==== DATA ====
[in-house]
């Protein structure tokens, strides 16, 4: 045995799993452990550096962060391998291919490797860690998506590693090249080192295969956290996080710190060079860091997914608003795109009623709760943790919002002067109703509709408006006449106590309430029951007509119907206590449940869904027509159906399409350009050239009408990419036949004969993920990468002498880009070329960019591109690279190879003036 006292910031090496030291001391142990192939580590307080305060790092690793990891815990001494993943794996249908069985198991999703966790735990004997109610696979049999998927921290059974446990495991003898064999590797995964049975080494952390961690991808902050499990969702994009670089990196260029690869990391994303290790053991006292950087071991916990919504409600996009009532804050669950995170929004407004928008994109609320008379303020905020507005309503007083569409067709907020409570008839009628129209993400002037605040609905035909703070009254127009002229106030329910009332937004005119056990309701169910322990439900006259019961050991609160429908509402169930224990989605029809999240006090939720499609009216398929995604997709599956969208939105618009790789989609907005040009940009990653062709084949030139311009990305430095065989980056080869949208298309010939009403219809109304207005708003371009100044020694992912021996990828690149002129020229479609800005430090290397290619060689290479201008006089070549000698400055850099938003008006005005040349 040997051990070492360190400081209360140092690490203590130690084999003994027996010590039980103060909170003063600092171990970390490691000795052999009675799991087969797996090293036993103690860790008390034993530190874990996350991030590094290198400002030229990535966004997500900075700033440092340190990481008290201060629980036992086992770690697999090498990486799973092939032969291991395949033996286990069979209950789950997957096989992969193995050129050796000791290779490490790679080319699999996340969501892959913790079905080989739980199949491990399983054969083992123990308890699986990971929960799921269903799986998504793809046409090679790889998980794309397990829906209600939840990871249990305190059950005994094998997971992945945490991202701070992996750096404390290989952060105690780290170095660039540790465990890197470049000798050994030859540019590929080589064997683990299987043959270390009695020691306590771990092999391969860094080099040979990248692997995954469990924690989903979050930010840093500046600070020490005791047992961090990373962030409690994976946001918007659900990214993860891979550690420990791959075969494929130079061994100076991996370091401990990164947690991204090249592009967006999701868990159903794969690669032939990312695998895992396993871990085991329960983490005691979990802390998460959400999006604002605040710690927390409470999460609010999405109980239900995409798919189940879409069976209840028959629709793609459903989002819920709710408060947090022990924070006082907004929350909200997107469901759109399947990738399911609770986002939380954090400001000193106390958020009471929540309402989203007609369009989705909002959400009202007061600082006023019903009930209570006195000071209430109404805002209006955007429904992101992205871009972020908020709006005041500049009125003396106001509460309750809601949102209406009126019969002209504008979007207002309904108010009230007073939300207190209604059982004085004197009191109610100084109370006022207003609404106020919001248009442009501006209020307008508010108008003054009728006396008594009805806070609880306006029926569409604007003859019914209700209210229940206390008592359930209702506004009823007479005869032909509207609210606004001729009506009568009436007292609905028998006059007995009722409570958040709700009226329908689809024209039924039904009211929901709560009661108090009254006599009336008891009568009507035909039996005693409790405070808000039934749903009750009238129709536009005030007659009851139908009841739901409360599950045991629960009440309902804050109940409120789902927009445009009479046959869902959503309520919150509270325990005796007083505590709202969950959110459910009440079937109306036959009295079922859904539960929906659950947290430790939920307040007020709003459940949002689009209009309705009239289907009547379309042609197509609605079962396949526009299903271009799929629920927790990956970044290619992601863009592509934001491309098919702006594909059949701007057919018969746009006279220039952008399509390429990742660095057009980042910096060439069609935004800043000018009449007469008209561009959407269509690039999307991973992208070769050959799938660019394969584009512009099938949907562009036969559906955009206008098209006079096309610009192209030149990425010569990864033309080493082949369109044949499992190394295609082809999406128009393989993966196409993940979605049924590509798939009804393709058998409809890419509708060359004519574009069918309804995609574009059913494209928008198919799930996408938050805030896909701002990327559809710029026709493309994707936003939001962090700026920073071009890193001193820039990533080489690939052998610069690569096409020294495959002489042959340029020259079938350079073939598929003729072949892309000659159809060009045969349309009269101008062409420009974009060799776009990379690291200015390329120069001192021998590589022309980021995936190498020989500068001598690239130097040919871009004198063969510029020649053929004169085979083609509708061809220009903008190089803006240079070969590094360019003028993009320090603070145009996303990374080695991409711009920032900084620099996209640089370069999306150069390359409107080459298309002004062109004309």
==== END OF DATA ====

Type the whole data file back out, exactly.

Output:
[in-house]
């Protein structure tokens, strides 16, 4: 045995799993452990550096962060391998291919490797860690998506590693090249080192295969956290996080710190060079860091997914608003795109009623709760943790919002002067109703509709408006006449106590309430029951007509119907206590449940869904027509159906399409350009050239009408990419036949004969993920990468002498880009070329960019591109690279190879003036 006292910031090496030291001391142990192939580590307080305060790092690793990891815990001494993943794996249908069985198991999703966790735990004997109610696979049999998927921290059974446990495991003898064999590797995964049975080494952390961690991808902050499990969702994009670089990196260029690869990391994303290790053991006292950087071991916990919504409600996009009532804050669950995170929004407004928008994109609320008379303020905020507005309503007083569409067709907020409570008839009628129209993400002037605040609905035909703070009254127009002229106030329910009332937004005119056990309701169910322990439900006259019961050991609160429908509402169930224990989605029809999240006090939720499609009216398929995604997709599956969208939105618009790789989609907005040009940009990653062709084949030139311009990305430095065989980056080869949208298309010939009403219809109304207005708003371009100044020694992912021996990828690149002129020229479609800005430090290397290619060689290479201008006089070549000698400055850099938003008006005005040349 040997051990070492360190400081209360140092690490203590130690084999003994027996010590039980103060909170003063600092171990970390490691000795052999009675799991087969797996090293036993103690860790008390034993530190874990996350991030590094290198400002030229990535966004997500900075700033440092340190990481008290201060629980036992086992770690697999090498990486799973092939032969291991395949033996286990069979209950789950997957096989992969193995050129050796000791290779490490790679080319699999996340969501892959913790079905080989739980199949491990399983054969083992123990308890699986990971929960799921269903799986998504793809046409090679790889998980794309397990829906209600939840990871249990305190059950005994094998997971992945945490991202701070992996750096404390290989952060105690780290170095660039540790465990890197470049000798050994030859540019590929080589064997683990299987043959270390009695020691306590771990092999391969860094080099040979990248692997995954469990924690989903979050930010840093500046600070020490005791047992961090990373962030409690994976946001918007659900990214993860891979550690420990791959075969494929130079061994100076991996370091401990990164947690991204090249592009967006999701868990159903794969690669032939990312695998895992396993871990085991329960983490005691979990802390998460959400999006604002605040710690927390409470999460609010999405109980239900995409798919189940879409069976209840028959629709793609459903989002819920709710408060947090022990924070006082907004929350909200997107469901759109399947990738399911609770986002939380954090400001000193106390958020009471929540309402989203007609369009989705909002959400009202007061600082006023019903009930209570006195000071209430109404805002209006955007429904992101992205871009972020908020709006005041500049009125003396106001509460309750809601949102209406009126019969002209504008979007207002309904108010009230007073939300207190209604059982004085004197009191109610100084109370006022207003609404106020919001248009442009501006209020307008508010108008003054009728006396008594009805806070609880306006029926569409604007003859019914209700209210229940206390008592359930209702506004009823007479005869032909509207609210606004001729009506009568009436007292609905028998006059007995009722409570958040709700009226329908689809024209039924039904009211929901709560009661108090009254006599009336008891009568009507035909039996005693409790405070808000039934749903009750009238129709536009005030007659009851139908009841739901409360599950045991629960009440309902804050109940409120789902927009445009009479046959869902959503309520919150509270325990005796007083505590709202969950959110459910009440079937109306036959009295079922859904539960929906659950947290430790939920307040007020709003459940949002689009209009309705009239289907009547379309042609197509609605079962396949526009299903271009799929629920927790990956970044290619992601863009592509934001491309098919702006594909059949701007057919018969746009006279220039952008399509390429990742660095057009980042910096060439069609935004800043000018009449007469008209561009959407269509690039999307991973992208070769050959799938660019394969584009512009099938949907562009036969559906955009206008098209006079096309610009192209030149990425010569990864033309080493082949369109044949499992190394295609082809999406128009393989993966196409993940979605049924590509798939009804393709058998409809890419509708060359004519574009069918309804995609574009059913494209928008198919799930996408938050805030896909701002990327559809710029026709493309994707936003939001962090700026920073071009890193001193820039990533080489690939052998610069690569096409020294495959002489042959340029020259079938350079073939598929003729072949892309000659159809060009045969349309009269101008062409420009974009060799776009990379690291200015390329120069001192021998590589022309980021995936190498020989500068001598690239130097040919871009004198063969510029020649053929004169085979083609509708061809220009903008190089803006240079070969590094360019003028993009320090603070145009996303990374080695991409711009920032900084620099996209640089370069999306150069390359409107080459298309002004062109004309």